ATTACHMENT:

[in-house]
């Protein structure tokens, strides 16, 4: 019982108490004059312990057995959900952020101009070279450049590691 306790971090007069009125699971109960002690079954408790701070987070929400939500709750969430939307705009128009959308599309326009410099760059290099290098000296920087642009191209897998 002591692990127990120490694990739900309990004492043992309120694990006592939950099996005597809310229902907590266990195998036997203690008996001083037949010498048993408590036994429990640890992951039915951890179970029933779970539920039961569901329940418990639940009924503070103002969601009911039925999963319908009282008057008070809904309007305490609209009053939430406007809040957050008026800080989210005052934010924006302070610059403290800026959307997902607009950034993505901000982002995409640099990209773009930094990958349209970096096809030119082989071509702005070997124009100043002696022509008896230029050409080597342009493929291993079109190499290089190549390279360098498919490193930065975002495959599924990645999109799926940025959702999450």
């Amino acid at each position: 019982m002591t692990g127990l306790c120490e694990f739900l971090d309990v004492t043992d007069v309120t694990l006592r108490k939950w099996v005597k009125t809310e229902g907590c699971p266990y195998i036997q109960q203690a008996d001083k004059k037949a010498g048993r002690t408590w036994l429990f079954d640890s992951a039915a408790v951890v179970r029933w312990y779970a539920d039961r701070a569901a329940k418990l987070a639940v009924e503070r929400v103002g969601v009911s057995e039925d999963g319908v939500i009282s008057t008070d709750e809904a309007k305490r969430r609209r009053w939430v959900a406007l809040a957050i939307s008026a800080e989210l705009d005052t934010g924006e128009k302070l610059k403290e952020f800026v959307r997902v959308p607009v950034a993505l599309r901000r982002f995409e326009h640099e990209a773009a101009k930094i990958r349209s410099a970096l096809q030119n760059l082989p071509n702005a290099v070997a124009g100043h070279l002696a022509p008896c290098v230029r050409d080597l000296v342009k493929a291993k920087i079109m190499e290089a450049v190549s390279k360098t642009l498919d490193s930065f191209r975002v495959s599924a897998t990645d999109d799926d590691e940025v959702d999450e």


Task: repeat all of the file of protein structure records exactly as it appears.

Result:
[in-house]
């Protein structure tokens, strides 16, 4: 019982108490004059312990057995959900952020101009070279450049590691 306790971090007069009125699971109960002690079954408790701070987070929400939500709750969430939307705009128009959308599309326009410099760059290099290098000296920087642009191209897998 002591692990127990120490694990739900309990004492043992309120694990006592939950099996005597809310229902907590266990195998036997203690008996001083037949010498048993408590036994429990640890992951039915951890179970029933779970539920039961569901329940418990639940009924503070103002969601009911039925999963319908009282008057008070809904309007305490609209009053939430406007809040957050008026800080989210005052934010924006302070610059403290800026959307997902607009950034993505901000982002995409640099990209773009930094990958349209970096096809030119082989071509702005070997124009100043002696022509008896230029050409080597342009493929291993079109190499290089190549390279360098498919490193930065975002495959599924990645999109799926940025959702999450």
């Amino acid at each position: 019982m002591t692990g127990l306790c120490e694990f739900l971090d309990v004492t043992d007069v309120t694990l006592r108490k939950w099996v005597k009125t809310e229902g907590c699971p266990y195998i036997q109960q203690a008996d001083k004059k037949a010498g048993r002690t408590w036994l429990f079954d640890s992951a039915a408790v951890v179970r029933w312990y779970a539920d039961r701070a569901a329940k418990l987070a639940v009924e503070r929400v103002g969601v009911s057995e039925d999963g319908v939500i009282s008057t008070d709750e809904a309007k305490r969430r609209r009053w939430v959900a406007l809040a957050i939307s008026a800080e989210l705009d005052t934010g924006e128009k302070l610059k403290e952020f800026v959307r997902v959308p607009v950034a993505l599309r901000r982002f995409e326009h640099e990209a773009a101009k930094i990958r349209s410099a970096l096809q030119n760059l082989p071509n702005a290099v070997a124009g100043h070279l002696a022509p008896c290098v230029r050409d080597l000296v342009k493929a291993k920087i079109m190499e290089a450049v190549s390279k360098t642009l498919d490193s930065f191209r975002v495959s599924a897998t990645d999109d799926d590691e940025v959702d999450e």